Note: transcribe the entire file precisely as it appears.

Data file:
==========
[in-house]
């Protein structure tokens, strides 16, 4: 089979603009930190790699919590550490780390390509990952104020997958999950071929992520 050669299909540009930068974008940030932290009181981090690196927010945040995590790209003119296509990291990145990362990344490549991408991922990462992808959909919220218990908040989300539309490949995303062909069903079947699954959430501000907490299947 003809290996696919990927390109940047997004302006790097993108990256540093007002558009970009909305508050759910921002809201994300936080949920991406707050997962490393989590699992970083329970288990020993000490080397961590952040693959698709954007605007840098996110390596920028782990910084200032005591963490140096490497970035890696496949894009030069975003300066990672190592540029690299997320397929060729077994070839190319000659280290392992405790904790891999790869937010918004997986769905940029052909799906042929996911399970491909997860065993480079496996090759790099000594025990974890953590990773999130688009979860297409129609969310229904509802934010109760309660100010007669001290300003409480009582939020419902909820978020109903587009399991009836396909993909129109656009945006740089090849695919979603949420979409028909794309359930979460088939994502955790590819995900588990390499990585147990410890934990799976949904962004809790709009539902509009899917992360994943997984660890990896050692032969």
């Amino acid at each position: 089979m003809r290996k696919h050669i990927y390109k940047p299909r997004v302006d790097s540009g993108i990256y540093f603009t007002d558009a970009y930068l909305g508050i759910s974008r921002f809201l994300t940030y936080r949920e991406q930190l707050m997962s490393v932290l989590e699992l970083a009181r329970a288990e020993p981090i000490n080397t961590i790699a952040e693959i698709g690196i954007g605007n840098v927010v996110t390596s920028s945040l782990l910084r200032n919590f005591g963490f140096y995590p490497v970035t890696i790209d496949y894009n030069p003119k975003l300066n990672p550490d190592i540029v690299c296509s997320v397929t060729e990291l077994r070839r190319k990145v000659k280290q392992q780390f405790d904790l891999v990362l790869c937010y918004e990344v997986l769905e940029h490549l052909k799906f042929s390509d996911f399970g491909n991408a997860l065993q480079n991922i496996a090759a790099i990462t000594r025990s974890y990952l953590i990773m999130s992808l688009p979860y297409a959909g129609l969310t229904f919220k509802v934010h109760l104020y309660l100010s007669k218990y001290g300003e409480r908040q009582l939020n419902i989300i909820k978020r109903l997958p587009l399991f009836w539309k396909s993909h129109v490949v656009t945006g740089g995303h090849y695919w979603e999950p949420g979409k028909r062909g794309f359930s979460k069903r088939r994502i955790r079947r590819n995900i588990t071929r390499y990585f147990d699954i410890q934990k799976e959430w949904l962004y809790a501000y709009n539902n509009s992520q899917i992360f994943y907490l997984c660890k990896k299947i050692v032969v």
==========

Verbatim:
[in-house]
């Protein structure tokens, strides 16, 4: 089979603009930190790699919590550490780390390509990952104020997958999950071929992520 050669299909540009930068974008940030932290009181981090690196927010945040995590790209003119296509990291990145990362990344490549991408991922990462992808959909919220218990908040989300539309490949995303062909069903079947699954959430501000907490299947 003809290996696919990927390109940047997004302006790097993108990256540093007002558009970009909305508050759910921002809201994300936080949920991406707050997962490393989590699992970083329970288990020993000490080397961590952040693959698709954007605007840098996110390596920028782990910084200032005591963490140096490497970035890696496949894009030069975003300066990672190592540029690299997320397929060729077994070839190319000659280290392992405790904790891999790869937010918004997986769905940029052909799906042929996911399970491909997860065993480079496996090759790099000594025990974890953590990773999130688009979860297409129609969310229904509802934010109760309660100010007669001290300003409480009582939020419902909820978020109903587009399991009836396909993909129109656009945006740089090849695919979603949420979409028909794309359930979460088939994502955790590819995900588990390499990585147990410890934990799976949904962004809790709009539902509009899917992360994943997984660890990896050692032969």
């Amino acid at each position: 089979m003809r290996k696919h050669i990927y390109k940047p299909r997004v302006d790097s540009g993108i990256y540093f603009t007002d558009a970009y930068l909305g508050i759910s974008r921002f809201l994300t940030y936080r949920e991406q930190l707050m997962s490393v932290l989590e699992l970083a009181r329970a288990e020993p981090i000490n080397t961590i790699a952040e693959i698709g690196i954007g605007n840098v927010v996110t390596s920028s945040l782990l910084r200032n919590f005591g963490f140096y995590p490497v970035t890696i790209d496949y894009n030069p003119k975003l300066n990672p550490d190592i540029v690299c296509s997320v397929t060729e990291l077994r070839r190319k990145v000659k280290q392992q780390f405790d904790l891999v990362l790869c937010y918004e990344v997986l769905e940029h490549l052909k799906f042929s390509d996911f399970g491909n991408a997860l065993q480079n991922i496996a090759a790099i990462t000594r025990s974890y990952l953590i990773m999130s992808l688009p979860y297409a959909g129609l969310t229904f919220k509802v934010h109760l104020y309660l100010s007669k218990y001290g300003e409480r908040q009582l939020n419902i989300i909820k978020r109903l997958p587009l399991f009836w539309k396909s993909h129109v490949v656009t945006g740089g995303h090849y695919w979603e999950p949420g979409k028909r062909g794309f359930s979460k069903r088939r994502i955790r079947r590819n995900i588990t071929r390499y990585f147990d699954i410890q934990k799976e959430w949904l962004y809790a501000y709009n539902n509009s992520q899917i992360f994943y907490l997984c660890k990896k299947i050692v032969v």